University of California President Janet Napolitano made a list of offensive sentences, such as “America is the land of opportunity;” “I believe the most qualified person should get the job;” “When I look at you, I don’t see color;” and even the silly motto “There is only one race, the human race.” All of these statements are now “microaggressions” that “victimize” minorities.
But the enforcers of political correctness have also rewritten history “to make it into a Marxian tale of unmitigated oppression: the conspiracy of ‘the haves’ against ‘the have-nots’.” For Prof. McElroy, the intensity of racial tensions in America is the direct result of this victimological view of history that is reinforced in public schools and most institutions.
Every white man is the literal moral equivalent of a “slave owner on a nineteenth-century plantation, or a sex trafficker, or a would-be assassin of homosexuals.” The rest of humanity, including women, are perpetually oppressed minorities “victimized by straight white males.” A homeless white man is the heir of white privilege, while a black millionaire is oppressed.
At the same time, the liberal vision of immigrants assimilating to American culture has been replaced by the doctrine of multiculturalism, advocated also in Canada by former Prime Minister Pierre Eliot Trudeau. This ideology holds that all cultures are equally good and must develop independently on American soil, thus supplanting any host or mainstream culture.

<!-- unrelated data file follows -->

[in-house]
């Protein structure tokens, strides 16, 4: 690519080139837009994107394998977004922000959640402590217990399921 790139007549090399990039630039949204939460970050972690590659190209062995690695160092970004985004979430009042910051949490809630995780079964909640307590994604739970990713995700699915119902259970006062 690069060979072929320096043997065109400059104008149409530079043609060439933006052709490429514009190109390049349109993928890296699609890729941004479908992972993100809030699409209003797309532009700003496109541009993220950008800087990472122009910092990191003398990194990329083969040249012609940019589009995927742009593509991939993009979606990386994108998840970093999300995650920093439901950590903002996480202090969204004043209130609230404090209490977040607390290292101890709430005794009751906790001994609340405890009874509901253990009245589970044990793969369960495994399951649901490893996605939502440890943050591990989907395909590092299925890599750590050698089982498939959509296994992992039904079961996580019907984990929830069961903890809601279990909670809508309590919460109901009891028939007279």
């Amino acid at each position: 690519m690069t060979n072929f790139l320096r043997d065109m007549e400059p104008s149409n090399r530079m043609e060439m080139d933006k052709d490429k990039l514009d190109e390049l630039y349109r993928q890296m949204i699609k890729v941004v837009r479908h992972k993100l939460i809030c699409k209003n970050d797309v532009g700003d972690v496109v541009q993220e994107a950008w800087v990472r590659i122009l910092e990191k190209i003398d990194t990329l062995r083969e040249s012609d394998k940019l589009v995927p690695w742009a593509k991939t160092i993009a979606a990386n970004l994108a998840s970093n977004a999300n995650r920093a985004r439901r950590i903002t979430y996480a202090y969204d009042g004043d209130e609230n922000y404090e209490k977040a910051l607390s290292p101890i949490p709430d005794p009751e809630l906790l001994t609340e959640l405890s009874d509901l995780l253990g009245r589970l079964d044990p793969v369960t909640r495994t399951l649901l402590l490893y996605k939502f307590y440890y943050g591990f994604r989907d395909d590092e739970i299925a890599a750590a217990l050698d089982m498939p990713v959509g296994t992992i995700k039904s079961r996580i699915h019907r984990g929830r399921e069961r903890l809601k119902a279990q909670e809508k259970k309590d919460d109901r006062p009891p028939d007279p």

The historic America founded on individual liberty is now a patchwork of groups that claim their own “entitlements” to counterbalance “historic inequities.” As the author notes, “Nowadays ethnicity, race, gender, and ‘sexual orientation’ define class consciousness in America.” Individuals fall into prescribed categories, willingly or not, knowingly or not.
The concept of equality has been upended. As President Lyndon Johnson proclaimed: “We seek not just equality as a right and a theory but equality as a fact and equality as a result.” All different groups must enjoy equal success, which is impossible even with race preferences.
So what is new in Agitprop in America? Nothing in the message, only the author.
John McElroy is not a dissident. He was a card-carrying Democrat from the ’60s to the ’80s, near the center of the political spectrum. He likes the Constitution, believes in God, believes in American exceptionalism, and is proud of the mass immigration the United States has welcomed. An enthusiast of Martin Luther King, Jr., he was happy to see Jim Crow laws repealed but also cheered when the USSR collapsed.
His beliefs have not changed, but America has; and Professor McElroy, the conventional civic nationalist, has found himself in a new and uncomfortable position. He spent a couple of futile years trying to find a mainstream publisher for this book — or even an agent to handle it — before he ended up with the dissidents and “extremists” at Arktos.
It would be ungracious to complain that he and people like him failed to stop the country’s catastrophic decline and enabled the rise of the illiberal ideologies he now denounces. Any ally is welcome in the struggle, and Prof. McElroy has written a book that could be a good first step in the education of a baffled former liberal.